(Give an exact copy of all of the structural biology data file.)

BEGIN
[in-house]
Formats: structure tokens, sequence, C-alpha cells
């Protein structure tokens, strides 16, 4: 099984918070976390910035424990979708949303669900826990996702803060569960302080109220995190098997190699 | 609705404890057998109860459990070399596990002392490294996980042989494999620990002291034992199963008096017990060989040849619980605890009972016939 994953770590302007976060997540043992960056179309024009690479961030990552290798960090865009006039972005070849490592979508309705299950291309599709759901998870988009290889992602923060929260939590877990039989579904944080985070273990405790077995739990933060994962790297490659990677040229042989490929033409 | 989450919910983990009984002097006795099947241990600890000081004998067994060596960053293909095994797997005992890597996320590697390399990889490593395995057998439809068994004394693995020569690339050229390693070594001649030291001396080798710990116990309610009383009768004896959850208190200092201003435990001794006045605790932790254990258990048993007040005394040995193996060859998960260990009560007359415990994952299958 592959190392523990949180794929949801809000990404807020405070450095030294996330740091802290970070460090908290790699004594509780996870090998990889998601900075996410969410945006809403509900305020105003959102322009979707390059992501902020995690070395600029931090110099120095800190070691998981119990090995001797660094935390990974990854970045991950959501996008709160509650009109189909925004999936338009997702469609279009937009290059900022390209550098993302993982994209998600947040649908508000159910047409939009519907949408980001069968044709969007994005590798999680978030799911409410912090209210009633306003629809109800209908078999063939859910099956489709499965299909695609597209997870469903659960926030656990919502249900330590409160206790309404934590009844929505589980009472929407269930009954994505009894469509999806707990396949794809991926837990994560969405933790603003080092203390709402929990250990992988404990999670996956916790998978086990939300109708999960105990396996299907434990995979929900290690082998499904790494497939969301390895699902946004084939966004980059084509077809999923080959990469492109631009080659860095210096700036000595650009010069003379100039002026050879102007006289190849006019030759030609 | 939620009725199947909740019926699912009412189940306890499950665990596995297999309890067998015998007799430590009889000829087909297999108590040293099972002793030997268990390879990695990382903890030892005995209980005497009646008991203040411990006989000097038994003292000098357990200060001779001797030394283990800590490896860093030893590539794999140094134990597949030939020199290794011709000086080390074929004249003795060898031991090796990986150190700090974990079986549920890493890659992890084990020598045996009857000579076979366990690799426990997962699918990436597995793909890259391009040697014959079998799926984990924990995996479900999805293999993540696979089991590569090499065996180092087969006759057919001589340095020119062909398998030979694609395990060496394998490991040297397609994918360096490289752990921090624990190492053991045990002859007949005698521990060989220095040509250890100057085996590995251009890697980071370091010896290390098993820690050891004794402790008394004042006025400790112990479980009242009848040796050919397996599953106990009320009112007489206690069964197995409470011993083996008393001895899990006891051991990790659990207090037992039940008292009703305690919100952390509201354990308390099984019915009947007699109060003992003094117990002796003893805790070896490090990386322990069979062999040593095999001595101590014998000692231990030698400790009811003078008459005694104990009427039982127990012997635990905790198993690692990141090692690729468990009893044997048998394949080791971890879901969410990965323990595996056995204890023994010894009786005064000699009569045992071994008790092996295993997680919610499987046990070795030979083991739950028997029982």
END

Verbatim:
[in-house]
Formats: structure tokens, sequence, C-alpha cells
């Protein structure tokens, strides 16, 4: 099984918070976390910035424990979708949303669900826990996702803060569960302080109220995190098997190699 | 609705404890057998109860459990070399596990002392490294996980042989494999620990002291034992199963008096017990060989040849619980605890009972016939 994953770590302007976060997540043992960056179309024009690479961030990552290798960090865009006039972005070849490592979508309705299950291309599709759901998870988009290889992602923060929260939590877990039989579904944080985070273990405790077995739990933060994962790297490659990677040229042989490929033409 | 989450919910983990009984002097006795099947241990600890000081004998067994060596960053293909095994797997005992890597996320590697390399990889490593395995057998439809068994004394693995020569690339050229390693070594001649030291001396080798710990116990309610009383009768004896959850208190200092201003435990001794006045605790932790254990258990048993007040005394040995193996060859998960260990009560007359415990994952299958 592959190392523990949180794929949801809000990404807020405070450095030294996330740091802290970070460090908290790699004594509780996870090998990889998601900075996410969410945006809403509900305020105003959102322009979707390059992501902020995690070395600029931090110099120095800190070691998981119990090995001797660094935390990974990854970045991950959501996008709160509650009109189909925004999936338009997702469609279009937009290059900022390209550098993302993982994209998600947040649908508000159910047409939009519907949408980001069968044709969007994005590798999680978030799911409410912090209210009633306003629809109800209908078999063939859910099956489709499965299909695609597209997870469903659960926030656990919502249900330590409160206790309404934590009844929505589980009472929407269930009954994505009894469509999806707990396949794809991926837990994560969405933790603003080092203390709402929990250990992988404990999670996956916790998978086990939300109708999960105990396996299907434990995979929900290690082998499904790494497939969301390895699902946004084939966004980059084509077809999923080959990469492109631009080659860095210096700036000595650009010069003379100039002026050879102007006289190849006019030759030609 | 939620009725199947909740019926699912009412189940306890499950665990596995297999309890067998015998007799430590009889000829087909297999108590040293099972002793030997268990390879990695990382903890030892005995209980005497009646008991203040411990006989000097038994003292000098357990200060001779001797030394283990800590490896860093030893590539794999140094134990597949030939020199290794011709000086080390074929004249003795060898031991090796990986150190700090974990079986549920890493890659992890084990020598045996009857000579076979366990690799426990997962699918990436597995793909890259391009040697014959079998799926984990924990995996479900999805293999993540696979089991590569090499065996180092087969006759057919001589340095020119062909398998030979694609395990060496394998490991040297397609994918360096490289752990921090624990190492053991045990002859007949005698521990060989220095040509250890100057085996590995251009890697980071370091010896290390098993820690050891004794402790008394004042006025400790112990479980009242009848040796050919397996599953106990009320009112007489206690069964197995409470011993083996008393001895899990006891051991990790659990207090037992039940008292009703305690919100952390509201354990308390099984019915009947007699109060003992003094117990002796003893805790070896490090990386322990069979062999040593095999001595101590014998000692231990030698400790009811003078008459005694104990009427039982127990012997635990905790198993690692990141090692690729468990009893044997048998394949080791971890879901969410990965323990595996056995204890023994010894009786005064000699009569045992071994008790092996295993997680919610499987046990070795030979083991739950028997029982």